George Washington on Leadership (Basic), by Richard Brookhiser. As a general, he won far fewer battles than many of his contemporaries. As a public speaker, he was far less eloquent than others of his time. In terms of sheer IQ, he was bested by many of those with whom he surrounded himself. Yet George Washington is considered one of the greatest generals of all time, and one of the best, if not the best, American president of all who have served in that office. For those searching for the answers to the question of how a man so human and thus so imperfect could reach such heights of justified praise, one must read Richard Brookhiser’s book, in which he explains in lucid and relevant terms Washington’s true leadership characteristics. From his famous tenacity to his willingness to recognize and use the skills exhibited by those around him, George Washington accomplished more than others who bested him in eloquence, military skill, or base intelligence. Yes, he made mistakes — many — but unlike so many other political or military leaders of his time or ours, Washington did not forget them, and he learned from them. In this age, when our leaders employ grand eloquence and repeated sound bites to hide mistakes and agendas, learning how a truly great leader comported himself, and in so doing saved our nation, is worth far more than the price of this book.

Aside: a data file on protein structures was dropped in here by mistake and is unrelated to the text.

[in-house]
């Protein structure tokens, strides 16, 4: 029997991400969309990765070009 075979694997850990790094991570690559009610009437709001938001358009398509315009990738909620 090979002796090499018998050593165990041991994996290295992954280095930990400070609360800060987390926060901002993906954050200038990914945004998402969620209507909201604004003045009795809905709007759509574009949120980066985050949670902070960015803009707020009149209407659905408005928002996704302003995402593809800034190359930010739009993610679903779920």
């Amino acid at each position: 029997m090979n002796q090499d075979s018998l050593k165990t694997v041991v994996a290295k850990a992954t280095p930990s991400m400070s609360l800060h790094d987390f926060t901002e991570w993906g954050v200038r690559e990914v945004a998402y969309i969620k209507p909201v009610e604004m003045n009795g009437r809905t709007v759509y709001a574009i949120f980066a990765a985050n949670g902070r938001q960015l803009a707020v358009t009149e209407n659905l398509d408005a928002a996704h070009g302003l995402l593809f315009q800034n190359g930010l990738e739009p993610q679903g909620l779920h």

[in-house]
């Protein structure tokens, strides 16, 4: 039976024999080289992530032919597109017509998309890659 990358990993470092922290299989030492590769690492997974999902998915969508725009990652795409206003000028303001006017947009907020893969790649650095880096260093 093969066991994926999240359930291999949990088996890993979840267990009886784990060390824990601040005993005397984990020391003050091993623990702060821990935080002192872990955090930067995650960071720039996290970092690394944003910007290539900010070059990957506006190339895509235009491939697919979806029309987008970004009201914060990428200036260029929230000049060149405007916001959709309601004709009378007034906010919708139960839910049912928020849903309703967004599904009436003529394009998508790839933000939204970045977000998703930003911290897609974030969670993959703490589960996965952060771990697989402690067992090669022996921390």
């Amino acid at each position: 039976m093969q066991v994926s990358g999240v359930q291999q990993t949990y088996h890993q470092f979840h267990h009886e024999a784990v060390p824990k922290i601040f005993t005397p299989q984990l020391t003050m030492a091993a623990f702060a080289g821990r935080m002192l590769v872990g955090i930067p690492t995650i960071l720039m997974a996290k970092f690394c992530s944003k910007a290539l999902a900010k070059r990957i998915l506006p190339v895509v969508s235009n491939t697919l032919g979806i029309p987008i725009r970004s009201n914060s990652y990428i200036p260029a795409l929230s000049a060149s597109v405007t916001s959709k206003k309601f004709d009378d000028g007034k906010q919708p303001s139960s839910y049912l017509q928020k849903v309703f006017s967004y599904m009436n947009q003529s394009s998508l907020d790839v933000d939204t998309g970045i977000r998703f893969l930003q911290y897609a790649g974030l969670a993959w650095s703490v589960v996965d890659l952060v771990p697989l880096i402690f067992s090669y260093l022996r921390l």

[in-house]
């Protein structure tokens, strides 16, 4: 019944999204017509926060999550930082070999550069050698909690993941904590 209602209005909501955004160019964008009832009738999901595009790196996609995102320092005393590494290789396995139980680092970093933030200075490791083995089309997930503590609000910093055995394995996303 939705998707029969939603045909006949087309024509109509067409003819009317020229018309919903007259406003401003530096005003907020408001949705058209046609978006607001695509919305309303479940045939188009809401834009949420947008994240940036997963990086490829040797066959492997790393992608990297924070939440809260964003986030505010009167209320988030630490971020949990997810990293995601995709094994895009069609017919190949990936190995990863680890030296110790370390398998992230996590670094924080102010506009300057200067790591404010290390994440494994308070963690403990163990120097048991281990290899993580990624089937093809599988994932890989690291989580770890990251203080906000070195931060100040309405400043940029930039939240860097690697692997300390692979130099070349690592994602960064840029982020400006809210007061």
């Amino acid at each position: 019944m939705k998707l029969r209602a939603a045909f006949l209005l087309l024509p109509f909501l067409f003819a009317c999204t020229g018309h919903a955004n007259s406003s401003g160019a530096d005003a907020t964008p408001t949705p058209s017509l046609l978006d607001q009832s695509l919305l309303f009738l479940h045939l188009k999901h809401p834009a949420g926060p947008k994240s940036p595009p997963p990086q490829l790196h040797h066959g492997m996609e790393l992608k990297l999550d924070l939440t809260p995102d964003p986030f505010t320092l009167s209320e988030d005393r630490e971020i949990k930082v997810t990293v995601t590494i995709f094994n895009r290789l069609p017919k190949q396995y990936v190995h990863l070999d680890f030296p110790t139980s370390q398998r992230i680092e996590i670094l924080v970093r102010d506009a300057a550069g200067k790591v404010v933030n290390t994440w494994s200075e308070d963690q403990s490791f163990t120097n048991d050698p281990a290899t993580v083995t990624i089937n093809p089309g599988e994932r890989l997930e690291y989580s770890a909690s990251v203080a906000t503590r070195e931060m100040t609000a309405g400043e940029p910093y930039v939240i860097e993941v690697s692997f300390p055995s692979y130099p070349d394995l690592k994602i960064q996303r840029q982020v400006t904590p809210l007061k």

Three Felonies a Day: How the Feds Target the Innocent (Encounter), by Harvey A. Silverglate. With a federal criminal code that exceeds 4,000 offenses, and state and local statute books adding many thousands more, it truly can be said we are living in an over-criminalized society. Indeed, when the federal government concocts regulatory schemes reaching into such minutiae as how much water is permitted to flow through the commodes in our homes, or what kind of lightbulbs we may be permitted to use to illuminate the books we read at night, clearly something is wrong. When zealous federal prosecutors play “gotcha” with a doctor trying to relieve the pain of an elderly patient suffering from advanced cancer, because the physician prescribed doses of pain medicine a federal drug agent determined was excessive, clearly we have reached an age when criminal law has become not the servant but the master of all professions. While frightening for what it reveals about legislators, prosecutors, and judges far too willing to permit laws that never should have been passed to be used without restraint, Harvey Silverglate’s Three Felonies a Day should be bought and read by lawyers and laypersons alike. It is a real eye-opener.